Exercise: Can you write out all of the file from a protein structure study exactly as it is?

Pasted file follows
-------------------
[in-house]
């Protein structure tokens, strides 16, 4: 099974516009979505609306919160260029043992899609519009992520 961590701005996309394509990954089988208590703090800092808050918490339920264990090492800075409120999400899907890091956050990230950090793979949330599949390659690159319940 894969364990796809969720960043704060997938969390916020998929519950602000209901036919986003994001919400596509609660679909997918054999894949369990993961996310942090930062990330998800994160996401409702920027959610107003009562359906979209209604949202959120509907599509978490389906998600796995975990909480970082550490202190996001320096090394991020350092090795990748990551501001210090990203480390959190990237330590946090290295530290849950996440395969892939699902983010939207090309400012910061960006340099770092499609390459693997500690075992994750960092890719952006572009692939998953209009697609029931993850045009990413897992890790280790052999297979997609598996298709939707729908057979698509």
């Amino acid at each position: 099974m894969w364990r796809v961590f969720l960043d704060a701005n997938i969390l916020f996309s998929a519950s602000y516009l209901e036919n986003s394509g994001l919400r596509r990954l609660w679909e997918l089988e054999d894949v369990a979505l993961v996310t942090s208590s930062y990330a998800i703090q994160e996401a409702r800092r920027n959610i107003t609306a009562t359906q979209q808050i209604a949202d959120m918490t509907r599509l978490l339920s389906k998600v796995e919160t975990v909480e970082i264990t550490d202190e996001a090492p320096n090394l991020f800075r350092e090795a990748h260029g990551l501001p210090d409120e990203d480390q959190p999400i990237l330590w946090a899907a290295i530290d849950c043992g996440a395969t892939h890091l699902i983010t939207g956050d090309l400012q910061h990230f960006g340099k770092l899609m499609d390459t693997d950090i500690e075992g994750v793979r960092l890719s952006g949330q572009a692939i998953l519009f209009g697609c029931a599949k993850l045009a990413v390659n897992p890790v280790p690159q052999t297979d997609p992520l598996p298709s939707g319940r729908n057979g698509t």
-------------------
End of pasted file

[in-house]
């Protein structure tokens, strides 16, 4: 099974516009979505609306919160260029043992899609519009992520 961590701005996309394509990954089988208590703090800092808050918490339920264990090492800075409120999400899907890091956050990230950090793979949330599949390659690159319940 894969364990796809969720960043704060997938969390916020998929519950602000209901036919986003994001919400596509609660679909997918054999894949369990993961996310942090930062990330998800994160996401409702920027959610107003009562359906979209209604949202959120509907599509978490389906998600796995975990909480970082550490202190996001320096090394991020350092090795990748990551501001210090990203480390959190990237330590946090290295530290849950996440395969892939699902983010939207090309400012910061960006340099770092499609390459693997500690075992994750960092890719952006572009692939998953209009697609029931993850045009990413897992890790280790052999297979997609598996298709939707729908057979698509």
């Amino acid at each position: 099974m894969w364990r796809v961590f969720l960043d704060a701005n997938i969390l916020f996309s998929a519950s602000y516009l209901e036919n986003s394509g994001l919400r596509r990954l609660w679909e997918l089988e054999d894949v369990a979505l993961v996310t942090s208590s930062y990330a998800i703090q994160e996401a409702r800092r920027n959610i107003t609306a009562t359906q979209q808050i209604a949202d959120m918490t509907r599509l978490l339920s389906k998600v796995e919160t975990v909480e970082i264990t550490d202190e996001a090492p320096n090394l991020f800075r350092e090795a990748h260029g990551l501001p210090d409120e990203d480390q959190p999400i990237l330590w946090a899907a290295i530290d849950c043992g996440a395969t892939h890091l699902i983010t939207g956050d090309l400012q910061h990230f960006g340099k770092l899609m499609d390459t693997d950090i500690e075992g994750v793979r960092l890719s952006g949330q572009a692939i998953l519009f209009g697609c029931a599949k993850l045009a990413v390659n897992p890790v280790p690159q052999t297979d997609p992520l598996p298709s939707g319940r729908n057979g698509t």